I had hoped it would be more about the walking and the practicalities of taking a long distance hike, but I got very little sense of place at all from the book. The characters who populate this long distance trail all appear to be misfits and wierdos, and I had to wonder if they are all as dislikeable and twisted as they seem on paper or if its this crazy girls warped view of the world which painted them this way.

I finished the book, was glad she managed to mature a little by the end and find some kind of closure, but I certainly won't be rushing to walk the Pacific crest trail in a hurry, I won't dash out to find anything else written by this woman and the book has failed to inspire me in any way whatsoever, apart from to thank heaven that although I consider myself to be pretty self centred I never have, and never will be, as totally messed up as this misguided young woman whom I could not admire or even empathise with but did pity.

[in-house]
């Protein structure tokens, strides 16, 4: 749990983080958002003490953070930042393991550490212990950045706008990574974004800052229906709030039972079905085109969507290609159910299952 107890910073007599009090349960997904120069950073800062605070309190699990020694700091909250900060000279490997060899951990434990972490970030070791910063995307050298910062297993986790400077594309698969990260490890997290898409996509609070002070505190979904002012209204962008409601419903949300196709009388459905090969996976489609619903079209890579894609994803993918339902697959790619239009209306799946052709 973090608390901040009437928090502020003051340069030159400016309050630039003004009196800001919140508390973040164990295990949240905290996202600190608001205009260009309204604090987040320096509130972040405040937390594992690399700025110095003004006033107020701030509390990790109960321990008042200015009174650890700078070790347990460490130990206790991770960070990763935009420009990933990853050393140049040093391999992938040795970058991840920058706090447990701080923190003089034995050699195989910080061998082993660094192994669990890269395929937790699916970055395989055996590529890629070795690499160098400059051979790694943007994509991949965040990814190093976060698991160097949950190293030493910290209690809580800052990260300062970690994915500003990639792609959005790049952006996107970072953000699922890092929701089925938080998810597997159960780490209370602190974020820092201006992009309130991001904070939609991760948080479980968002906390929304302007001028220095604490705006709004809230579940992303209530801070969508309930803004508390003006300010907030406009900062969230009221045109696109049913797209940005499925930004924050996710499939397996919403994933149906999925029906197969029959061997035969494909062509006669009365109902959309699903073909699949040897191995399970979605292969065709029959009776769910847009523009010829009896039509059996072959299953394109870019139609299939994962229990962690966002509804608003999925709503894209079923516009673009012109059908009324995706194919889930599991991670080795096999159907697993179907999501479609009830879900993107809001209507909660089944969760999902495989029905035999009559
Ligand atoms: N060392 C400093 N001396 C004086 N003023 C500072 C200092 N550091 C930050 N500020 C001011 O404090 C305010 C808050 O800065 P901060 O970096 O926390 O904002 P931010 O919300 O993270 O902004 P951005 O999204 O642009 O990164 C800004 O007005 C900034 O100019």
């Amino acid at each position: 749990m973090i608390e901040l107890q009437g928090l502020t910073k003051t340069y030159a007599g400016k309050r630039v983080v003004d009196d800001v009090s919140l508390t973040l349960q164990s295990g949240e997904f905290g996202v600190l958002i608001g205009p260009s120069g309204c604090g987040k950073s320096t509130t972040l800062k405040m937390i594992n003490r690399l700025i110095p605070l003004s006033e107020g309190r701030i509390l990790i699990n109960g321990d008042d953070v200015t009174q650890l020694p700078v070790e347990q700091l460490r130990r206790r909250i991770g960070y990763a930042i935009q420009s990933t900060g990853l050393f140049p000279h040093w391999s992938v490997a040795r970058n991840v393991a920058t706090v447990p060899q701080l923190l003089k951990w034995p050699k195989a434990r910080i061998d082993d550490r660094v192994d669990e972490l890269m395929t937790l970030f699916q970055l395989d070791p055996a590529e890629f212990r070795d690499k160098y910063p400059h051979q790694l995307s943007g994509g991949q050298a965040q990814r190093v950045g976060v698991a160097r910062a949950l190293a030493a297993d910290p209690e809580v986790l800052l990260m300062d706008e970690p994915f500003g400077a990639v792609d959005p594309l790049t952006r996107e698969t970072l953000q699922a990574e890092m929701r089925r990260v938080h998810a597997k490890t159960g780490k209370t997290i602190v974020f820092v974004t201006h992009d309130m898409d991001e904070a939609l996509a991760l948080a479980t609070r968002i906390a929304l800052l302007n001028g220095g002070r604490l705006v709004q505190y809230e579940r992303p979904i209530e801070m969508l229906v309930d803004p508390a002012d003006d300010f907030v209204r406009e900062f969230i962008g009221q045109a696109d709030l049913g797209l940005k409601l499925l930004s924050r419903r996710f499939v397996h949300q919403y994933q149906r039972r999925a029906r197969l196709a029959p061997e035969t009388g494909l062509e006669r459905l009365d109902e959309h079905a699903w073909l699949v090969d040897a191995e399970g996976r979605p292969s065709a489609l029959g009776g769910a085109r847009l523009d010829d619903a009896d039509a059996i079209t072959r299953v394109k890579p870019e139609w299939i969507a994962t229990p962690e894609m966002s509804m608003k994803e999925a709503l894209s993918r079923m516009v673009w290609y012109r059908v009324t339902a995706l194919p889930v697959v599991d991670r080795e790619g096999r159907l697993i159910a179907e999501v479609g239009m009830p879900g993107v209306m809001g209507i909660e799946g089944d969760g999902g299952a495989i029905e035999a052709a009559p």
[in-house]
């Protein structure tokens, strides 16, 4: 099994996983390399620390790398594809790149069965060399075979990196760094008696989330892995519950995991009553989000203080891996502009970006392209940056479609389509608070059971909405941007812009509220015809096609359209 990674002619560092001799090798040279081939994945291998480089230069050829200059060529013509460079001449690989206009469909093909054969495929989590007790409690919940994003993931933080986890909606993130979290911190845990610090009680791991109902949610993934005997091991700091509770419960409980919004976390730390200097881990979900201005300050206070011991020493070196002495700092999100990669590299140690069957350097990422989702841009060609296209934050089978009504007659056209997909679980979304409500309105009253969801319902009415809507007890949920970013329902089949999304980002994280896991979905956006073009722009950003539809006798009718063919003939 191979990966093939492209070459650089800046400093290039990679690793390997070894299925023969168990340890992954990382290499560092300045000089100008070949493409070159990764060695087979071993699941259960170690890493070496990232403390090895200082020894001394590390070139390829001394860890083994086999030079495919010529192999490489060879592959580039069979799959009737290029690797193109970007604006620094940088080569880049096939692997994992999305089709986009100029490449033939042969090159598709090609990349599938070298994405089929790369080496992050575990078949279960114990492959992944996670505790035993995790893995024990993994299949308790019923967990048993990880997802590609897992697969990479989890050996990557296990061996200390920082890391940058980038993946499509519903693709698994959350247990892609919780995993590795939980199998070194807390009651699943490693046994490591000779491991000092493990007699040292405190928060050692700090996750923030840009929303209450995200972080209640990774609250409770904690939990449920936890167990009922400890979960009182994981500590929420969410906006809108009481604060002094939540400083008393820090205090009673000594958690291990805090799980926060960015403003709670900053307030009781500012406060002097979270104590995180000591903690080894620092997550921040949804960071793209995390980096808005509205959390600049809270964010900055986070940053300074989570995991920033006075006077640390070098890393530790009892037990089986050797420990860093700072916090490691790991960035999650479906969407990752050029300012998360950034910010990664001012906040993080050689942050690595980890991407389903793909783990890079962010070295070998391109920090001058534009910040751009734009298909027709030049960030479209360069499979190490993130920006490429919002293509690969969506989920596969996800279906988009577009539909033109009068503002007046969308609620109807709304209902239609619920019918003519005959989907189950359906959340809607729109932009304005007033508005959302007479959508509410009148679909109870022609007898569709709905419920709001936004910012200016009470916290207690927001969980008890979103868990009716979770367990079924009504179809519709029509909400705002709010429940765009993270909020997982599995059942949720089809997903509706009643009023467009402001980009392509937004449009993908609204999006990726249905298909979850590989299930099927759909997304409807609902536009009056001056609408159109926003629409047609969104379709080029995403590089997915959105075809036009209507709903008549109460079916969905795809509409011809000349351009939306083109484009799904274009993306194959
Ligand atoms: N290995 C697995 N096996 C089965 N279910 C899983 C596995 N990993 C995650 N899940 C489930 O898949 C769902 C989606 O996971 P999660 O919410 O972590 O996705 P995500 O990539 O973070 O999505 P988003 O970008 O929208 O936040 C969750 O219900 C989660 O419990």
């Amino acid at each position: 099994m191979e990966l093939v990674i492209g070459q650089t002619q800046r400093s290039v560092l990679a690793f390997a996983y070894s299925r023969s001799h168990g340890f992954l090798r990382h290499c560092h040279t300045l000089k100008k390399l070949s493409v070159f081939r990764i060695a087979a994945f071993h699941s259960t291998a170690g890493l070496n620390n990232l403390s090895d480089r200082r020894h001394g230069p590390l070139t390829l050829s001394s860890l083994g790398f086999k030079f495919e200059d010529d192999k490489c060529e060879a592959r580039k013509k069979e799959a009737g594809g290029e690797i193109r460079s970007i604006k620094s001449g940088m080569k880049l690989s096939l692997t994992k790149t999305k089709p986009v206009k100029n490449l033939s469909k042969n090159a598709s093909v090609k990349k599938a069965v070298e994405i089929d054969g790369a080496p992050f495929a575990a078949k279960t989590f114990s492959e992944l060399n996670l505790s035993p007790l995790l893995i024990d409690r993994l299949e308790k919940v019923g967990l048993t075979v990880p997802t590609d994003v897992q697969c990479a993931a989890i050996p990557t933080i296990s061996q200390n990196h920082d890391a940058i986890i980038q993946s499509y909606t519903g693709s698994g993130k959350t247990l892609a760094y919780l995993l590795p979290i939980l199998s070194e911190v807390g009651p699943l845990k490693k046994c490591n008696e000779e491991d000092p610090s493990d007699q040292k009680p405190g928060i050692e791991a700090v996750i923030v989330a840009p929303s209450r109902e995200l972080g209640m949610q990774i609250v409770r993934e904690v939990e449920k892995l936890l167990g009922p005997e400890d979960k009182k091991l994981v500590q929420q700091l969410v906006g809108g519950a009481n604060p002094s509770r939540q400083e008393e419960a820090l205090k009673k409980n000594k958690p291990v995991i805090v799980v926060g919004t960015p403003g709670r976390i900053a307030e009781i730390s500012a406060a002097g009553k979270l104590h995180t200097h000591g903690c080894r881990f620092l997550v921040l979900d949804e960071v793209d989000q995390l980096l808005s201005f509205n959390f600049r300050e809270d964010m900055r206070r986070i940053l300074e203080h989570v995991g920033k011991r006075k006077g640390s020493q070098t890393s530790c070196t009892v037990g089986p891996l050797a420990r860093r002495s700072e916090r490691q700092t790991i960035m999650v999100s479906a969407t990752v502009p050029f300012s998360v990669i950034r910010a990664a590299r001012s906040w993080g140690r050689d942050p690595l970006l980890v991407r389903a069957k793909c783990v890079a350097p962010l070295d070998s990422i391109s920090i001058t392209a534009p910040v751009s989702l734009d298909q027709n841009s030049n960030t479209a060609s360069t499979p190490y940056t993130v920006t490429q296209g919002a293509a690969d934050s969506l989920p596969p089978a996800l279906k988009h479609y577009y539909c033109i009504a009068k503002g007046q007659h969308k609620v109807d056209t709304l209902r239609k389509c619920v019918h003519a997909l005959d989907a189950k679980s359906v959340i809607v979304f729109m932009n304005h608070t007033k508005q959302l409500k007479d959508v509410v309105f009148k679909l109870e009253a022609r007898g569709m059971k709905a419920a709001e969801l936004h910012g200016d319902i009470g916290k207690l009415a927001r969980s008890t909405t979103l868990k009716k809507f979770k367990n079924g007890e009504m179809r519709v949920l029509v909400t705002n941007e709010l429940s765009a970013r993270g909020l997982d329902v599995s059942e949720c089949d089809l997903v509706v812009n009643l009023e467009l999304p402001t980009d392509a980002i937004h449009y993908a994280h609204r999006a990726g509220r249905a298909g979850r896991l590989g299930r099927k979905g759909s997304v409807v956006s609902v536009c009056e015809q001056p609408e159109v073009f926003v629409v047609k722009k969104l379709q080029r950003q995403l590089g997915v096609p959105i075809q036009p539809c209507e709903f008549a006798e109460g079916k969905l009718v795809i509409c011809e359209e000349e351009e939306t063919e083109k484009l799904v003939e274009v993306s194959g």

I recieved an advance copy of this book from Edelweiss in exchange for an honest review.

Wednesday, 24 June 2015

Follow You home - Mark Edwards - tightly woven and tense



The Blurb


It was supposed to be the trip of a lifetime, a final adventure before settling down.

After a perfect start, Daniel and Laura’s travels end abruptly when they are thrown off a night train in the middle of nowhere. To find their way back to civilisation, they must hike along the tracks through a forest…a haunting journey that ends in unimaginable terror.

Back in London, Daniel and Laura vow never to talk about what they saw that night. But as they try to fit back into their old lives, it becomes clear that their nightmare is just beginning…